In women CBT causes lacerations of the collagen chassis of the IUS and the IAS together with the collagen chassis of the vagina (Figures 11-13) [8-10]. Lacerations of the collagen chassis of the vagina leads to its redundancy and vaginal prolapse. Lacerations of the collagen chassis of the IUS and the IAS leads to urinary and fecal incontinence. There are many good reconstructive operations we introduced a new reconstructive operation “urethro-ano-vaginoplasty.” It is a simple vaginal operation we do not use tapes nor any grafts with excellent success rates. We expose the torn collagen chassis of the IUS and mend it with simple interrupted slowly absorbable suture material e.g. vicryl zero. Then we do overlapping of the bisected anterior vaginal wall without excising any part, so we aim at adding extra-support to the mended IUS and narrow the vagina without losing any tissue. Posterior we mend the torn collagen chassis of the IAS, approximate the two levator ani, repair the perineum we called this constructive operation “urethro-ano-vaginoplasty”.
Figure 11: Steps of the anterior section of “Urethro-Ano- Vaginoplasty” operation. Image (1) shows the direction of the urethra forward and upward, which means loss of posterior urethra-vesical angle. Both vaginal walls are seen without strain, which means vaginal prolapse. Images 2 and 3 show the defect in the IUS, mending it with interrupted stitches; image (4) demonstrates how thick the collagen chassis of the IUS is. Then, overlapping of the two vaginal flaps is done, image (5). Image (6), at the end of the anterior repair with the direction of the urethra directly forward and clear urine is coming out.
Figure 13: Steps of the posterior repair. Image 1 shows bulging posterior vaginal wall at rest, which means posterior vaginal wall prolapse. Images 3, 4 & 5 show freeing the IAS from the posterior vaginal wall and then mending it. Images 6 & 7 show the two levator ani muscles are approximated but are kept untied till posterior vaginal overlap is done.
Continence of urine depends on healthy intact two arcs a neural arc and a muscular arc. The neural axis, after toilet training consists of an intact alert CNS, intact thoraco-lumbar sympathetic nerves and intact sensory nerves. A healthy intact IUS forms the muscular arc of the good control. Sometimes the terminal sympathetic nerves do not produce nor-epinephrine so the IUS does not contract and there will be involuntary leak of urine (enuresis) [1-15]. The lack of norepinephrine is either partial or total deficiency. Partial lack of norepinephrine which is commoner (about 85% of patients with nocturnal enuresis) leads to nocturnal enuresis. Complete deficiency of norepinephrine leads to day and night enuresis. Growing up and facing every day troubles and annoyances stimulate the sympathetic nervous system and this explains spontaneous annual remission of about ten percent .
Structural damage of the IUS caused in women by CBT leads to a weak sphincter which cannot stand sudden rise of abdominal pressure as on coughing, sneezing &/or jumping, will allow some urine to enter the urethra. Urine in the urethra will either cause compelling sensation of desire to void (over active bladder OAB) or escapes (stress urinary incontinence SUI). The woman after feeling wet, there will be reactive sympathetic reflex which increases the existing acquired high sympathetic tone (gained from toilet training) closing the urethra preventing further loss of urine 3. The lacerations affecting the collagen chassis of the IUS get worse near and after menopause, as pelvic collagen gets weaker because it is estrogen dependent.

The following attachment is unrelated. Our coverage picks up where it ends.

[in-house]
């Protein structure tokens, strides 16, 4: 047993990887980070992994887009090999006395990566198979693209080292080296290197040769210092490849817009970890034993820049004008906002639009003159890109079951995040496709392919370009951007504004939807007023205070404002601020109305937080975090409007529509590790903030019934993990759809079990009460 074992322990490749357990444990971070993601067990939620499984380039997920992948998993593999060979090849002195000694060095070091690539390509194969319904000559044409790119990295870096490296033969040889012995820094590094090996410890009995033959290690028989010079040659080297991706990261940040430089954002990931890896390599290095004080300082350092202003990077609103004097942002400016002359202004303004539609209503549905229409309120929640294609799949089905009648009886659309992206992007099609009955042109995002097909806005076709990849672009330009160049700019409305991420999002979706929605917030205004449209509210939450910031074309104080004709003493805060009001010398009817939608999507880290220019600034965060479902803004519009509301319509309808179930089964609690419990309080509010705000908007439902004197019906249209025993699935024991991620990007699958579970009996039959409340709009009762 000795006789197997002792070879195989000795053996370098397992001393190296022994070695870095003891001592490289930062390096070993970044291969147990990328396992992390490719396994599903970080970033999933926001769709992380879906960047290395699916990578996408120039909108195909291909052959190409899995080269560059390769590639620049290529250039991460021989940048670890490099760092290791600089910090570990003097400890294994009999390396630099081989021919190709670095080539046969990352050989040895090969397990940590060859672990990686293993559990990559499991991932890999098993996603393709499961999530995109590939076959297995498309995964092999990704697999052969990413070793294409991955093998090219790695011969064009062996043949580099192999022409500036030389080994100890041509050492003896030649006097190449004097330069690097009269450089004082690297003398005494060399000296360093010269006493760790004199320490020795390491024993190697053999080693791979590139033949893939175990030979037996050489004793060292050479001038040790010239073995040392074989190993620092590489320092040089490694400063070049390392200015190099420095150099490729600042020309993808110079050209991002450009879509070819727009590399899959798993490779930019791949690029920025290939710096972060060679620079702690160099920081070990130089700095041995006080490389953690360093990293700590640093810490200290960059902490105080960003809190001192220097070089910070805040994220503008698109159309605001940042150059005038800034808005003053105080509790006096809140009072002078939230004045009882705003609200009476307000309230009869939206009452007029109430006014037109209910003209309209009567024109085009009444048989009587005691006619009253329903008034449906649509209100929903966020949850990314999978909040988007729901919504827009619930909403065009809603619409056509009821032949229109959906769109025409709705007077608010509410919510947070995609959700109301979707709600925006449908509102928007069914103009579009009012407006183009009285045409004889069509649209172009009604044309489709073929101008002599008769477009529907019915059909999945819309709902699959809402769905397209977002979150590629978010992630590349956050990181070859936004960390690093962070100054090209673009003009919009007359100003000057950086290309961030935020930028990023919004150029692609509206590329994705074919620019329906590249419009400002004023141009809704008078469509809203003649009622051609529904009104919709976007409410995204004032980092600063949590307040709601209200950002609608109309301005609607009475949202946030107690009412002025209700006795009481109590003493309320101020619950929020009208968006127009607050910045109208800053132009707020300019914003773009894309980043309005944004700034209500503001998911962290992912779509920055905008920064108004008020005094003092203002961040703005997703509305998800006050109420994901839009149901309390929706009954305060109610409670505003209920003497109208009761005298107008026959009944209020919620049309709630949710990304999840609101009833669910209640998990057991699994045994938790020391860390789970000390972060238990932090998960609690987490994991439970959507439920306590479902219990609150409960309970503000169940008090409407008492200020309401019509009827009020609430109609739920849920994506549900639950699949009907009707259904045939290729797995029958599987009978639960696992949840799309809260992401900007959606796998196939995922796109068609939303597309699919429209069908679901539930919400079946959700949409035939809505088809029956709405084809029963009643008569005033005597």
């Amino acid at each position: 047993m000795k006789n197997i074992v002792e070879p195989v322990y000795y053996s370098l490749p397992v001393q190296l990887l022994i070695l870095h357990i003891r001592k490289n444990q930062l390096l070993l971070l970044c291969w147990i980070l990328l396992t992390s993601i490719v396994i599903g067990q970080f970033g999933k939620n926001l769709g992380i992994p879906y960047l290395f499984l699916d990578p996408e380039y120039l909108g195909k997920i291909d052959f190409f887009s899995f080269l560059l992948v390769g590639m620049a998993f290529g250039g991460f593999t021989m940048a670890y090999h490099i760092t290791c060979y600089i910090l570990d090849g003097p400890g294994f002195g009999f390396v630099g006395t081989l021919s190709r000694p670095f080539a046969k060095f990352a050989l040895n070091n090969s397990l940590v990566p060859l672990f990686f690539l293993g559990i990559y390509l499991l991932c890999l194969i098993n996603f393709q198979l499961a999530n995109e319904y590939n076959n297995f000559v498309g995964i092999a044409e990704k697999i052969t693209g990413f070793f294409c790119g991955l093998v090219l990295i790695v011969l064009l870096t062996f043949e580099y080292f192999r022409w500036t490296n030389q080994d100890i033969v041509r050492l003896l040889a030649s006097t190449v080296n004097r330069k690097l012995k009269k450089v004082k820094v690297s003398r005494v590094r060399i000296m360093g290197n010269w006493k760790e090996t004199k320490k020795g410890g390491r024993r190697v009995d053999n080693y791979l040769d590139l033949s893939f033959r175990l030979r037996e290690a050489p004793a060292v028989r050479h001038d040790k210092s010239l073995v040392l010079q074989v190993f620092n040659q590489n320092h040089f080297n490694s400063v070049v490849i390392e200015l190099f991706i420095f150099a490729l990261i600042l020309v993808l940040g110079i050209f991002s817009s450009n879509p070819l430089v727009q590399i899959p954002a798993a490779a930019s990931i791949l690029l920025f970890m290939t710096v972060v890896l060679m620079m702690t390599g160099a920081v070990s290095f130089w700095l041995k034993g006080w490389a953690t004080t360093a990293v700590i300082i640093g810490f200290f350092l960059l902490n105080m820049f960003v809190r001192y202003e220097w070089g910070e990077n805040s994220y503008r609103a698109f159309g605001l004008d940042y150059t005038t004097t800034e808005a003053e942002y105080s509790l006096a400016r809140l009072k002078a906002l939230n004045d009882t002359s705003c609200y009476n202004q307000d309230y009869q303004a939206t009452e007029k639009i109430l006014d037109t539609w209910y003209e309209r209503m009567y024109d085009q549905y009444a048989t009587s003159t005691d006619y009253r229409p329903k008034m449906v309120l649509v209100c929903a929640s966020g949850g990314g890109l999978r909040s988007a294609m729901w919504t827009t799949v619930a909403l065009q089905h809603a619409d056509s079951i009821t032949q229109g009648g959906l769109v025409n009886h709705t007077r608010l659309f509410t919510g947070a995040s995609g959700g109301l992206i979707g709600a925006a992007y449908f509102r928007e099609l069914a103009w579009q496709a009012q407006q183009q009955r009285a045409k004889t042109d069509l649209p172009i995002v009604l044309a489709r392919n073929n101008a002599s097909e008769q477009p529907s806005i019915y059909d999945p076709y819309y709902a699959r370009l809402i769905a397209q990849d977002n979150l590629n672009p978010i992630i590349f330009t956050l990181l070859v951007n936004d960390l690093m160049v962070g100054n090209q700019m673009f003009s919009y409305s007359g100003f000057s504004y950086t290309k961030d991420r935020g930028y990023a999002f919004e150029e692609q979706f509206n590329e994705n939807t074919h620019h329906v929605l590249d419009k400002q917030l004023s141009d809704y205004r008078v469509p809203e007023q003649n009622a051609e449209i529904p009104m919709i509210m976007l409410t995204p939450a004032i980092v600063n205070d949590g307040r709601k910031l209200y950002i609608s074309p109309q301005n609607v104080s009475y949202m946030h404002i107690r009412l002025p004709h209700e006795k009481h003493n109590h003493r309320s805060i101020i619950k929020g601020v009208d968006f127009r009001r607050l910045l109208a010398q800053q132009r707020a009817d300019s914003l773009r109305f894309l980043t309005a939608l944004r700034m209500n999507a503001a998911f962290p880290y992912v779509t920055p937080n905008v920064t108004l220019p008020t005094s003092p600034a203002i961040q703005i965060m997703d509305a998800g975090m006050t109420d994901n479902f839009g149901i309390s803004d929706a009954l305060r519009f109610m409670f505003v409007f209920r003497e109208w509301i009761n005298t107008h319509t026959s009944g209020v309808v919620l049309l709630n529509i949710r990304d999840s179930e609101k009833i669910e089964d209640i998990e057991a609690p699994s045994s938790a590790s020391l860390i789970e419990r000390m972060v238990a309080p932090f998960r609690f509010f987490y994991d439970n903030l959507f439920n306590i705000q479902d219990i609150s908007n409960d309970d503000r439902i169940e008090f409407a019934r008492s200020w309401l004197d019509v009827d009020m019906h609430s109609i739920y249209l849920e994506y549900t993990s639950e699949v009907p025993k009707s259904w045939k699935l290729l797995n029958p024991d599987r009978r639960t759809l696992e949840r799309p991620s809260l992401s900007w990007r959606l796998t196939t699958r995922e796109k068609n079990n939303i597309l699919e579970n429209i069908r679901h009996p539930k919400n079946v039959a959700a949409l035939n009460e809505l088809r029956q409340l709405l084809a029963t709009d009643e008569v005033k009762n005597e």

The sensory nerves for the rectum and the urinary bladder are the same (S. 2, 3 & 4), therefore full rectum with stool &/or flatus may give urgent sensations of desire to void (OAB).
In men senile prostatic enlargement will cause unequal pressure on the upper part of the urethra leading to bizarre dilatation of the urinary bladder neck with escape of some urine into the urethra. This leads to compelling desire to void (OAB), but due to the compressed urethra there will be hesitancy and any annoying factor on voiding will cause interrupted stream. The pothering factor will increase the sympathetic tone closing the urethra.
Structural damage of the IAS will lead to fecal incontinence (FI). The structural damage is caused mainly by CBT, but may be caused by direct injury like anal intercourse or forcing a hard object into the anal canal. After toilet training the anal canal is kept empty and closed all the time. Structural injury of the collagen chassis of the IAS leads to a weak sphincter that cannot stand rises of abdominal pressure and leads to escape of stool &/or flatus (FI). On medical imaging with MRI and/or 3DUS the lacerations in the collagen chassis of the IAS will be seen in addition to an open anal canal in patients with FI. Structural damage is corrected by reconstructive surgery “urethro-anovaginoplasty” we mend the torn collagen chassis of the IUS, IAS and the vagina. Correction of the torn chassis will restore the normal function.
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Citation: El Hemaly AKM, Mousa LAES, Kandil IM, Morad MR, Ibrhaim MR, et al. (2018) Urinary and Fecal Control and Incontinence: Pathogenesis and Management. Med Sur Urol 7: 203. DOI: 10.4172/2168-9857.1000203
Copyright: © 2018 El Hemaly AKM, et al. This is an open-access article distributed under the terms of the Creative Commons Attribution License, which permits unrestricted use, distribution, and reproduction in any medium, provided the original author and source are credited.